"Saskatchewan is very much like Texas — except it’s more friendly to the United States” is often attributed to American politician Adlai Stevenson (1900-1965), who made the remark at a Women’s National Press Club dinner in 1962. Stevenson wasn’t the first to use the line.
Thomas Clement “Tommy” Douglas (1904-1986), the seventh Premier of Saskatchewan from 1944 to 1961, said in September 1955: “Saskatchewan is very like Texas—except that we are more friendly to the United States.” When Douglas was asked to describe his Canadian province of Saskatchewan again in 1961, Douglas remarked: “Saskatchewan is very much like Texas, about the same area, a quarter of a million square miles, we produce wheat and cattle and oil, we are like Texas in almost every respect, except that we are more friendly to the United States.”
Texas is the second-largest U.S. state in both area and population, and the largest state in the contiguous United States.
Saskatchewan is much like Texas — except it’s more friendly to the United States.
. Attributed to Adlai Stevenson. This was attributed to Stevenson without reference in 1001 Greatest Things Ever Said About Texas (2006) by Donna Ingham, p. 92. It was also attributed without reference in “Reporters’ Notebook”, The Buffalo News, September 24, 1992. No closer connection to Stevenson has been found.
Wikipedia: Tommy Douglas
Thomas Clement “Tommy” Douglas, PC, CC, SOM (20 October 1904 – 24 February 1986) was a Scottish-born Baptist minister who became a prominent Canadian social democratic politician. As leader of the Saskatchewan Co-operative Commonwealth Federation (CCF) from 1942 and the seventh Premier of Saskatchewan from 1944 to 1961, he led the first socialist government in North America and introduced universal public healthcare to Canada. When the CCF united with the Canadian Labour Congress to form the New Democratic Party, he was elected as its first federal leader and served in that post from 1961 to 1971. He is warmly remembered for his folksy wit and oratory with which he expressed his determined idealism, exemplified by his fable of Mouseland.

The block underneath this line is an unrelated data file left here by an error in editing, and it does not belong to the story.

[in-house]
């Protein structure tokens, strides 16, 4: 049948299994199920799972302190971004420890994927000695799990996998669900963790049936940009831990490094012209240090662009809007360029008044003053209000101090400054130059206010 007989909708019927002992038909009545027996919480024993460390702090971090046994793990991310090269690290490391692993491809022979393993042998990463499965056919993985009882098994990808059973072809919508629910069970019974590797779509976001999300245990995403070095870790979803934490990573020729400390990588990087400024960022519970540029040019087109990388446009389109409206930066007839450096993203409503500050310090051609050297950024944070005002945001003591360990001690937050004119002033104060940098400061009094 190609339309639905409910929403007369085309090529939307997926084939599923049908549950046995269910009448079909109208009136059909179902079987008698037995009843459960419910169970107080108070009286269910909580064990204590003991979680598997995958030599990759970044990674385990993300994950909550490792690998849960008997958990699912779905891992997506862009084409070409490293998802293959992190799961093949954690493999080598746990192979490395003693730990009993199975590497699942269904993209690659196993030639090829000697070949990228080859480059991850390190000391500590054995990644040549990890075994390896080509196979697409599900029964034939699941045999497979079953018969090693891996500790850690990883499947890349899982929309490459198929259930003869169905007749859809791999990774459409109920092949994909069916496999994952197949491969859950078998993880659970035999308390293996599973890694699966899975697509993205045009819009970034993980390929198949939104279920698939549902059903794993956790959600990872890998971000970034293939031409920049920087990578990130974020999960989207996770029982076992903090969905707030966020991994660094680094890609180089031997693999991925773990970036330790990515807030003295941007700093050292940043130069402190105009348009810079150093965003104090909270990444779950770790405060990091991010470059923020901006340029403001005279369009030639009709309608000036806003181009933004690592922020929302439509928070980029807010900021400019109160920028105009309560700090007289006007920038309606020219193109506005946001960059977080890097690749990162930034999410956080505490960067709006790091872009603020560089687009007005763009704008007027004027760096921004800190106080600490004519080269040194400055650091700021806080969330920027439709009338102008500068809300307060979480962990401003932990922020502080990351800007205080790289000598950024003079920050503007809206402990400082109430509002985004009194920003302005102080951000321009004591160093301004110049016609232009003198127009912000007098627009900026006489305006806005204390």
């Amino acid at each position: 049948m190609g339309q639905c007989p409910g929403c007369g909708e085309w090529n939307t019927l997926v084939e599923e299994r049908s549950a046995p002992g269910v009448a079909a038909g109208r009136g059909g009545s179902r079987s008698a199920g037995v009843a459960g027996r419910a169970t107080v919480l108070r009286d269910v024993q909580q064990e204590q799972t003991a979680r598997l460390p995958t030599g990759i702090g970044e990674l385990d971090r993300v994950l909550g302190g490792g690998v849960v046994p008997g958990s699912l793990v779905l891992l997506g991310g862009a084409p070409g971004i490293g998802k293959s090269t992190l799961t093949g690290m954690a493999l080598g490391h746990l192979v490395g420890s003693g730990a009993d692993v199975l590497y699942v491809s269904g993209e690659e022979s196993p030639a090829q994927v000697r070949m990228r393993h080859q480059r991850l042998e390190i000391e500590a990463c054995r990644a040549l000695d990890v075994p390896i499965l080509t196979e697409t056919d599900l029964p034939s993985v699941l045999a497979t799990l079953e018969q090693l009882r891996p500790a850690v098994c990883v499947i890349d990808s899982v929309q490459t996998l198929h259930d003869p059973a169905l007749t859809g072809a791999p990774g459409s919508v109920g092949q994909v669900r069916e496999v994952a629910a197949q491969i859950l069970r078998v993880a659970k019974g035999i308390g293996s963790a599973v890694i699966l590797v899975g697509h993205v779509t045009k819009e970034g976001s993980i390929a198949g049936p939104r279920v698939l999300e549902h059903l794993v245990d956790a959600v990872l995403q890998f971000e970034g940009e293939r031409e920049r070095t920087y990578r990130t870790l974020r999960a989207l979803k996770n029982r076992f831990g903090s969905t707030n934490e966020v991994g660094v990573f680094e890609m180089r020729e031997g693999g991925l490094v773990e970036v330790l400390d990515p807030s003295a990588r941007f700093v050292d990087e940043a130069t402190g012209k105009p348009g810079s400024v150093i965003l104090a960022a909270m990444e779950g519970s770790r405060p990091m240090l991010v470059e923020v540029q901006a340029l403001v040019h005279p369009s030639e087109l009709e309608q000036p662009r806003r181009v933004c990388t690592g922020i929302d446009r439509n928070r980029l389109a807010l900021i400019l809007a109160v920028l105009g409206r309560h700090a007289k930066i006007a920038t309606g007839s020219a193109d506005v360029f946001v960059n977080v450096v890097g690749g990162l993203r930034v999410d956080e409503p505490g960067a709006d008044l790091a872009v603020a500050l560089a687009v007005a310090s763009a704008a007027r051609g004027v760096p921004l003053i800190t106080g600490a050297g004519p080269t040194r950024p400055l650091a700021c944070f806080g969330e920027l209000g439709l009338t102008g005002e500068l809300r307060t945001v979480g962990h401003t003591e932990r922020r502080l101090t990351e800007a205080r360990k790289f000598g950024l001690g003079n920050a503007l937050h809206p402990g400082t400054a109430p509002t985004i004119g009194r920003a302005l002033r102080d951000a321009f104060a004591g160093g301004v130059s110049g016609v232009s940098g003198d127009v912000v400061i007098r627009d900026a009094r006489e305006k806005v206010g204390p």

Google News Archive
17 September 1955, Leader-Post (Regina, Saskatchewan), pg. 14, col. 6:
West future “unlimited”
Douglas tells visitors
-- Like Texas, but friendlier to U.S.
By KEN FRASER
Visitors attending No. 7 district annual convention of Gyro International heard Premier T. C. Douglas outline the background an potentialities of the province at a luncheon Friday in Hotel Saskatchewan.
Addressing his remarks to people from outside the province and especially American visitors, the premier said, “Saskatchewan is very like Texas—except that we are more friendly to the United States.”
Proceedings [of] the Constitutional Convention
Oil, Chemical, and Atomic Workers International Union
“Well,” I said, “Mr. Secretary, it’s very difficult to describe Saskatchewan in a few sentences, but I will put it this way: Saskatchewan is very much like Texas, about the same area, a quarter of a million square miles, we produce wheat and cattle and oil, we are like Texas in almost every respect, except that we are more friendly to the United States.”
(Spoken by T. C. Douglas—ed.)
Google News Archive
2 March 1962, Gadsden (AL) Times, “Stockpile Investigation Focuses Attention On The Humphrey Firm” by Drew Pearson, pg. 4, col. 4:
ADLAI STEVENSON’S WIT
Here are some of the latest Adlai Stevenson witticisms, fired at the recent Women’s National Press Club dinner: “The shortest cut to the White House is to go right to Harvard and then turn left."..."The right-wing would rather be right than be president."..."Saskatchewan is very much like Texas—except it’s more friendly to the United States.”
The Harper Book of Quotations
By Robert I. Fitzhenry
New York, NY: HarperPerennial
Saskatchewan is much like Texas - except it’s more friendly to the United States.
1001 Greatest Things Ever Said About Texas
By Donna Ingham
Guilford, CT; Lyons Press
Saskatchewan is much like Texas — except it’s more friendly to the United States. — Adlai Stevenson
Texas (Lone Star State Dictionary) • (0) Comments • Sunday, December 05, 2010 • Permalink